Department of Computer Science and Technology

Technical reports

Simulating music learning with autonomous listening agents: entropy, ambiguity and context

Ben Y. Reis

September 1999, 200 pages

This technical report is based on a dissertation submitted July 1999 by the author for the degree of Doctor of Philosophy to the University of Cambridge, Queens’ College.



Music learning describes the gradual process of acculturation through which listeners in different cultures develop diverse sets of musical preferences and intuitions. This dissertation describes Maestro, a system designed over the course of this research to simulate certain aspects of music listening and learning.

In order to maintain the unbaised flexibility necessary for handling music from different styles, Maestro does not incorporate any a priori style-specific knowledge into its design. Instead, Maestro is based on a bottom up approach that maximises the use of perceptual information present in a performance.

Maestro’s operation involves four stages: it first segments a musical performance on-line according to perceptual cues (segmentation) and constructs an appropriate model of the performance (modelling), based on the context modelling paradign. This model is simultaneously used to generate expectations about upcoming events (prediction) and to interpret events once they have arrived (parsing).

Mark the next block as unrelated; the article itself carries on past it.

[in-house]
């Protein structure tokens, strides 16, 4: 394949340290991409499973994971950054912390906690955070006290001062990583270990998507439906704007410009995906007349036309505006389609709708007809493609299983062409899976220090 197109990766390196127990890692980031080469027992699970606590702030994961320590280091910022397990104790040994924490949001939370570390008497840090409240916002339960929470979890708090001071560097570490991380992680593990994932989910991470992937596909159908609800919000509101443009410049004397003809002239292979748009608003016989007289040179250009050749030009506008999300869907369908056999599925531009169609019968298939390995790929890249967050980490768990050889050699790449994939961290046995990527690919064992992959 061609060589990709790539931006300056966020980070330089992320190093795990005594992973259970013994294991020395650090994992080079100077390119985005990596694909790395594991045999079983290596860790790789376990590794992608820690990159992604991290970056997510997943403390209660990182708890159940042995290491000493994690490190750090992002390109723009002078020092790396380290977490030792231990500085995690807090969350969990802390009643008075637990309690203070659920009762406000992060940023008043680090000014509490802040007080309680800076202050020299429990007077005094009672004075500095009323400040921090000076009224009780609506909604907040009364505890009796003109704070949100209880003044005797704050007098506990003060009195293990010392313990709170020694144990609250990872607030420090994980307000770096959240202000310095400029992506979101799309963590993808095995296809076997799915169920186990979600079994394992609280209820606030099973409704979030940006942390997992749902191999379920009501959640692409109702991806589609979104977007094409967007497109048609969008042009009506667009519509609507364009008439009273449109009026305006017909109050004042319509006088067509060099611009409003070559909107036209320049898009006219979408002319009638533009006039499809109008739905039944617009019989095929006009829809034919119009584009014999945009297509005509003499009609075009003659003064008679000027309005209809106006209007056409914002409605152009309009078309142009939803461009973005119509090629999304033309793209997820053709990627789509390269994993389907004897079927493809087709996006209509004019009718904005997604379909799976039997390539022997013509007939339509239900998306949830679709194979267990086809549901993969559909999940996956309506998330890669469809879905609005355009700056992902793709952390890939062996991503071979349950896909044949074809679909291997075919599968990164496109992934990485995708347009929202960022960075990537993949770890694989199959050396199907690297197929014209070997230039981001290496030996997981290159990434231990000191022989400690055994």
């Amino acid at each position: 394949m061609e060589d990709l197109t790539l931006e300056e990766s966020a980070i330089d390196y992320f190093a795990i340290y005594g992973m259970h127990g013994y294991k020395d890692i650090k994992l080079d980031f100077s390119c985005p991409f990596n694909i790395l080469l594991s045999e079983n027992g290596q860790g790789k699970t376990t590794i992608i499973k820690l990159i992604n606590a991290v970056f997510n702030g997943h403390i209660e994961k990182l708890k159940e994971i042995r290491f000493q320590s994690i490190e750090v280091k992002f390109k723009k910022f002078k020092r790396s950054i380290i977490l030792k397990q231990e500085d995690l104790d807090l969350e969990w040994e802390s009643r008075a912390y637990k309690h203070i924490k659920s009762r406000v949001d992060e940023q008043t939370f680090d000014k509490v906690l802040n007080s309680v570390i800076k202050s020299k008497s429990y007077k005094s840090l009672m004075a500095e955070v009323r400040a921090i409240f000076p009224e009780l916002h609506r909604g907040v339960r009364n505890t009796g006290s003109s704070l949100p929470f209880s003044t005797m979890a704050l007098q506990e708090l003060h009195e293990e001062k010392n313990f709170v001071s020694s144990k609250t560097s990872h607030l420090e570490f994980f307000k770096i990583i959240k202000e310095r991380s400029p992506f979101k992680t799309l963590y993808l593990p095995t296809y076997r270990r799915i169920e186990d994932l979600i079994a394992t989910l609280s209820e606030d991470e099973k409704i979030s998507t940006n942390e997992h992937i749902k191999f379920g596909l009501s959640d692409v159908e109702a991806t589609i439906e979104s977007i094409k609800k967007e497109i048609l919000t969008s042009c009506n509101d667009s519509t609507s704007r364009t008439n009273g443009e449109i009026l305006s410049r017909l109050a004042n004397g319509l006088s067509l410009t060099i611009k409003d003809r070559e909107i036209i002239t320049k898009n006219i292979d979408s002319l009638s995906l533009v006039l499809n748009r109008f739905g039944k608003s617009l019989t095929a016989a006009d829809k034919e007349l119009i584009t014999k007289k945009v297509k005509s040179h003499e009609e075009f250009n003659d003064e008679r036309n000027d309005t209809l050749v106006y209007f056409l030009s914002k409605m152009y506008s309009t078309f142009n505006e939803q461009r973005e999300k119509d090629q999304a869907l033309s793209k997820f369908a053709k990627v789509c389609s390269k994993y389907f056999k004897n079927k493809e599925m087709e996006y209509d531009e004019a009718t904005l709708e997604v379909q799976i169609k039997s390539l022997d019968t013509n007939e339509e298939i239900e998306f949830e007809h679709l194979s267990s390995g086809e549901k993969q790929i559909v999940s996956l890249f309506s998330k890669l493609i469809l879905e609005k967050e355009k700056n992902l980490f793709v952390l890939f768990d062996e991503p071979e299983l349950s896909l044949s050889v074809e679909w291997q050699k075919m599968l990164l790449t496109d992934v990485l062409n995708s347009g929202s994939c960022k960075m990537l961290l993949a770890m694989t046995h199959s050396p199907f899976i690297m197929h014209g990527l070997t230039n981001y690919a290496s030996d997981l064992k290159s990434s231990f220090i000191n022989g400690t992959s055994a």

Ambiguity is an essential part of music listening, especially in the context of learning, and can cause multiple hypotheses of interpretation to arise. A novel multi-agent methodology is developed and incorporated into Maestro for generating, maintaining, and reconciling these hypotheses. An information theoretic approach, based on measuring two types of entropy, is used to objectively evaluate the system’s relative prediction performance. It is also found that entropy, along with a measure of agent activation, is useful for identifying and classifying different types of ambiguity.

Experiments performed with a collection of 100 Bach chorale melodies provides a basis for comparison with previous machine modelling reseasrch and with data from human subjects. A much larger collection of roughly 8,000 folk songs from different cultures enables significant large scale and panstylistic music learning experiments to be performed. Perceptually guided segmentation is argued to yield more cognitively realistic context models than other methods, and it is also empirically shown to yield more efficient models for prediction. Additionally, an adaptive modelling strategy allows appropriate multiple-step-ahead predictions to be generated. Finally a distributed, agent-based parsing methodology is developed and implemented.

The system provides insights into what implications certain theories from cognitive musicology have when put into practice. Maestro’s flexible design together with the range of experiments performed and the diverse corpus of musical data enable a thorough and systematic machine-simulated study of key aspects of musical learning to be carried out.

Full text

PDF (16.8 MB)

BibTeX record

  author =	 {Reis, Ben Y.},
  title = 	 {{Simulating music learning with autonomous listening
         	   agents: entropy, ambiguity and context}},
  year = 	 1999,
  month = 	 sep,
  url = 	 {},
  institution =  {University of Cambridge, Computer Laboratory},
  doi = 	 {10.48456/tr-472},
  number = 	 {UCAM-CL-TR-472}